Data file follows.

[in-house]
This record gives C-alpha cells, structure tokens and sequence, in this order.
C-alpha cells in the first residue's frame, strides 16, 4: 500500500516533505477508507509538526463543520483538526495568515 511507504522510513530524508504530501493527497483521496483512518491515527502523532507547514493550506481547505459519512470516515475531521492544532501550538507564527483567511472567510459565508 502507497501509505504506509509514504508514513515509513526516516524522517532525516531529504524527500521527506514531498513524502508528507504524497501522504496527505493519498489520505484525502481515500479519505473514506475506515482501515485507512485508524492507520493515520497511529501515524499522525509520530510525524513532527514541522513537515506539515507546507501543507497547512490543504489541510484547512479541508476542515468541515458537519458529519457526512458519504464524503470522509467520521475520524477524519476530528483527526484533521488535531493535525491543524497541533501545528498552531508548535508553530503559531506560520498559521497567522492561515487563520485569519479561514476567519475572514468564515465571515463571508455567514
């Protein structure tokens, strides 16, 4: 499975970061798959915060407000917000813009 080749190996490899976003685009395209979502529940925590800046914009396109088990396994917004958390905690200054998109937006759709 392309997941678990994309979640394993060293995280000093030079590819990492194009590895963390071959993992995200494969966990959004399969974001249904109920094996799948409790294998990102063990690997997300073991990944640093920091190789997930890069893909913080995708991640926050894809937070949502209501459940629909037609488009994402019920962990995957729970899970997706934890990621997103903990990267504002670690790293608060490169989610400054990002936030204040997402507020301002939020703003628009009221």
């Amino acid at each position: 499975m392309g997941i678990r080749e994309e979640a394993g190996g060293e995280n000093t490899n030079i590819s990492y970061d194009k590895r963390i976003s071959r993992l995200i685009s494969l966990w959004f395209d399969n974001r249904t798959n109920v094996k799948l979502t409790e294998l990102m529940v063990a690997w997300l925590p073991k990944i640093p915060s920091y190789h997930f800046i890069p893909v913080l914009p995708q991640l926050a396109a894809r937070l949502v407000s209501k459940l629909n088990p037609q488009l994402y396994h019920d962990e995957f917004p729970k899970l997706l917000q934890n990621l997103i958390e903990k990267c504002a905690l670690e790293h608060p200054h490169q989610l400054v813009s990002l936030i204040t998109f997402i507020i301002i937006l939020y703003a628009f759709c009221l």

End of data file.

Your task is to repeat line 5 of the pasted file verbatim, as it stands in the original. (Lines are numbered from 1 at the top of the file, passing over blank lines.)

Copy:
């Amino acid at each position: 499975m392309g997941i678990r080749e994309e979640a394993g190996g060293e995280n000093t490899n030079i590819s990492y970061d194009k590895r963390i976003s071959r993992l995200i685009s494969l966990w959004f395209d399969n974001r249904t798959n109920v094996k799948l979502t409790e294998l990102m529940v063990a690997w997300l925590p073991k990944i640093p915060s920091y190789h997930f800046i890069p893909v913080l914009p995708q991640l926050a396109a894809r937070l949502v407000s209501k459940l629909n088990p037609q488009l994402y396994h019920d962990e995957f917004p729970k899970l997706l917000q934890n990621l997103i958390e903990k990267c504002a905690l670690e790293h608060p200054h490169q989610l400054v813009s990002l936030i204040t998109f997402i507020i301002i937006l939020y703003a628009f759709c009221l």